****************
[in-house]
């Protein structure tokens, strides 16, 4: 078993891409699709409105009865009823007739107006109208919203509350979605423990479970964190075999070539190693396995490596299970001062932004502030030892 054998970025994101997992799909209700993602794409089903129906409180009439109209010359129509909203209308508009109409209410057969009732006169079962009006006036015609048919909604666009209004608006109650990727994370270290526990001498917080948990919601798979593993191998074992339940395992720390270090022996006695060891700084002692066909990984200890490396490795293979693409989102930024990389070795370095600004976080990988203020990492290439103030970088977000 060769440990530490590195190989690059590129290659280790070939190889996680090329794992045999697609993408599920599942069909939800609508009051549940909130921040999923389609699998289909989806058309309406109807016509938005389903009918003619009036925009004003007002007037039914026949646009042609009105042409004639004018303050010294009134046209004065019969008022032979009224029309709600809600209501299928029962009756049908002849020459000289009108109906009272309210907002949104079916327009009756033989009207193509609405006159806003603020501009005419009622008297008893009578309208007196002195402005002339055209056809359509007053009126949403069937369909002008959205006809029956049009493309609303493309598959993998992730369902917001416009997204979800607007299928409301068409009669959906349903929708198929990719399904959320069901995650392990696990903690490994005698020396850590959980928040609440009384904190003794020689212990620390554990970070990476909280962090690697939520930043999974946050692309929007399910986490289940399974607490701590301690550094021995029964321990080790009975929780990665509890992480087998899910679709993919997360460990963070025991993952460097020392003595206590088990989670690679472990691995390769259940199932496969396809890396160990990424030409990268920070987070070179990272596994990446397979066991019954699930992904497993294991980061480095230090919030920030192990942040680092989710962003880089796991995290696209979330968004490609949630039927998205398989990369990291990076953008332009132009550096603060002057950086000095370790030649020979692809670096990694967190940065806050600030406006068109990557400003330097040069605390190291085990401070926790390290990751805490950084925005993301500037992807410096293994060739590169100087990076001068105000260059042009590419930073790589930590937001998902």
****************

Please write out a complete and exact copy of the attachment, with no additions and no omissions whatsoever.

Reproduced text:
[in-house]
């Protein structure tokens, strides 16, 4: 078993891409699709409105009865009823007739107006109208919203509350979605423990479970964190075999070539190693396995490596299970001062932004502030030892 054998970025994101997992799909209700993602794409089903129906409180009439109209010359129509909203209308508009109409209410057969009732006169079962009006006036015609048919909604666009209004608006109650990727994370270290526990001498917080948990919601798979593993191998074992339940395992720390270090022996006695060891700084002692066909990984200890490396490795293979693409989102930024990389070795370095600004976080990988203020990492290439103030970088977000 060769440990530490590195190989690059590129290659280790070939190889996680090329794992045999697609993408599920599942069909939800609508009051549940909130921040999923389609699998289909989806058309309406109807016509938005389903009918003619009036925009004003007002007037039914026949646009042609009105042409004639004018303050010294009134046209004065019969008022032979009224029309709600809600209501299928029962009756049908002849020459000289009108109906009272309210907002949104079916327009009756033989009207193509609405006159806003603020501009005419009622008297008893009578309208007196002195402005002339055209056809359509007053009126949403069937369909002008959205006809029956049009493309609303493309598959993998992730369902917001416009997204979800607007299928409301068409009669959906349903929708198929990719399904959320069901995650392990696990903690490994005698020396850590959980928040609440009384904190003794020689212990620390554990970070990476909280962090690697939520930043999974946050692309929007399910986490289940399974607490701590301690550094021995029964321990080790009975929780990665509890992480087998899910679709993919997360460990963070025991993952460097020392003595206590088990989670690679472990691995390769259940199932496969396809890396160990990424030409990268920070987070070179990272596994990446397979066991019954699930992904497993294991980061480095230090919030920030192990942040680092989710962003880089796991995290696209979330968004490609949630039927998205398989990369990291990076953008332009132009550096603060002057950086000095370790030649020979692809670096990694967190940065806050600030406006068109990557400003330097040069605390190291085990401070926790390290990751805490950084925005993301500037992807410096293994060739590169100087990076001068105000260059042009590419930073790589930590937001998902």